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Ballymurphy: Former paratrooper says soldiers 'were out of control'

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An inquest is examining the deaths of 10 people killed in shootings at Ballymurphy in August 1971
A former paratrooper has broken down in tears at an inquest into the deaths of 10 people in 1971, saying "rogue soldiers" were "out of control" and "shot innocent people".The inquest is looking into shootings from 9-11 August, amid disturbances in Ballymurphy sparked by the introduction of internment without trial.Relatives of the 10 people fatally shot insist none of them was armed or involved in any terrorist activity.M597 was a member of A company.He said he was in the Henry Taggart base shortly after an incident in which four people were fatally shot.
Ballymurphy shootings: Who were the victimsM597 wept briefly as he described seeing three or four bodies in the hall and recalled what the soldiers there told him had happened.He said the soldiers were on a high, excited, and had clearly enjoyed what they had done.
Soldiers from the Parachute Regiment were based at Henry Taggart Army base
He said they told him that B company officers had lost control, and that the Army would give them cover for whatever they had done.M597 said they felt they could "shoot anything that gets in the way".He said the soldiers made a joke about the bodies and seemed to show no respect for those they had killed."It was a joke to them," he told the court.Those killed in Ballymurphy included a mother-of-eight and a priest. M597 also said the B Company soldiers had told him that, in their view, "any man or woman walking the street was in the IRA, or associated with the IRA, and for that reason alone could or would be shot".He said the soldiers he met "revelled in what happened".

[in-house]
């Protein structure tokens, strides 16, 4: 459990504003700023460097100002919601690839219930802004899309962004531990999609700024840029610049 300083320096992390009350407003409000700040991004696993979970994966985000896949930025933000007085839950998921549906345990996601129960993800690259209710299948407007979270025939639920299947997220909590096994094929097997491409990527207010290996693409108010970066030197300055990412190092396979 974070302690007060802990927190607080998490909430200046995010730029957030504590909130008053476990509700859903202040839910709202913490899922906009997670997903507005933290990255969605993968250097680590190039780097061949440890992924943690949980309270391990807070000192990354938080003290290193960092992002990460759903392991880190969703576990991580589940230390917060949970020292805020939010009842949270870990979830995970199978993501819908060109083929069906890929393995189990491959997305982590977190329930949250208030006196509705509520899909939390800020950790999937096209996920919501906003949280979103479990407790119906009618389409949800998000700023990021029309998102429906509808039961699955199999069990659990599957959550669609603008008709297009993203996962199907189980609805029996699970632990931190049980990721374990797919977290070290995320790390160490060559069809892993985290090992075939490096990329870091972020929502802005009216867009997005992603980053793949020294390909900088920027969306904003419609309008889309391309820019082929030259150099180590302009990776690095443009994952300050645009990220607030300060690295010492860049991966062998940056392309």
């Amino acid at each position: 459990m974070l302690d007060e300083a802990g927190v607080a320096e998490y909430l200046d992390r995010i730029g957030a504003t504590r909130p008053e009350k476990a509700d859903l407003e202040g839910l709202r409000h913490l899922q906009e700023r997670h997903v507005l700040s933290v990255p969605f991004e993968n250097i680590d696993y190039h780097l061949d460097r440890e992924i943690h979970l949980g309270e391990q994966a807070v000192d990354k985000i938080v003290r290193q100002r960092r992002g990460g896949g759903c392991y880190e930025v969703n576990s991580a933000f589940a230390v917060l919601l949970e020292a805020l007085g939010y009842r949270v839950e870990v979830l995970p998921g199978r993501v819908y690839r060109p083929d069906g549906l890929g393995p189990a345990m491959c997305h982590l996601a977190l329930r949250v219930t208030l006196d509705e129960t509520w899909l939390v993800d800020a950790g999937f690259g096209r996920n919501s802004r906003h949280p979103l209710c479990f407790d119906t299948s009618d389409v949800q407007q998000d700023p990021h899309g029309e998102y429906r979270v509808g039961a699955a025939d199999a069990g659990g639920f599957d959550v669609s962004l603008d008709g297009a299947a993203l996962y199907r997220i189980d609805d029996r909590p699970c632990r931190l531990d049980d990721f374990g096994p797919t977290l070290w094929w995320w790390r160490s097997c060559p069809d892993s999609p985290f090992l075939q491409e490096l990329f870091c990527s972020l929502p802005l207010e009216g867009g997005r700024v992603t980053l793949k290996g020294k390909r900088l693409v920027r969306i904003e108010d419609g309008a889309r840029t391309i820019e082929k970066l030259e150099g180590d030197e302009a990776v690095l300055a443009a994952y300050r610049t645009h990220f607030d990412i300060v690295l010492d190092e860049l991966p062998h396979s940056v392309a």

'Pat on the back'
He also explained that earlier in the day on 9 August 1971, he had shot and wounded a petrol bomber on the Falls Road in west Belfast, and had accompanied him to hospital.He said the incident was not properly investigated, but that the battalion adjutant had called him into his office some days later and given him "literally a pat on the back".He said the officer had told him "the only mistake you made was not killing the..." and said that the officer then swore.M597 said he had no memory of making a proper statement.He said that many months later in court he agreed to drop the charge of petrol bombing against the man because he had nothing against him.He also described a separate occasion when he was given photographs of shooting victims by a medic or doctor, but refused to keep them.He said he thought: "God, these are real people from here."Of those weeks in 1971 he said: "It was sheer bravado, rogue soldiers were out of control, killing people in the street and knowing they would be protected."
Belfast
Ballymurphy inquest
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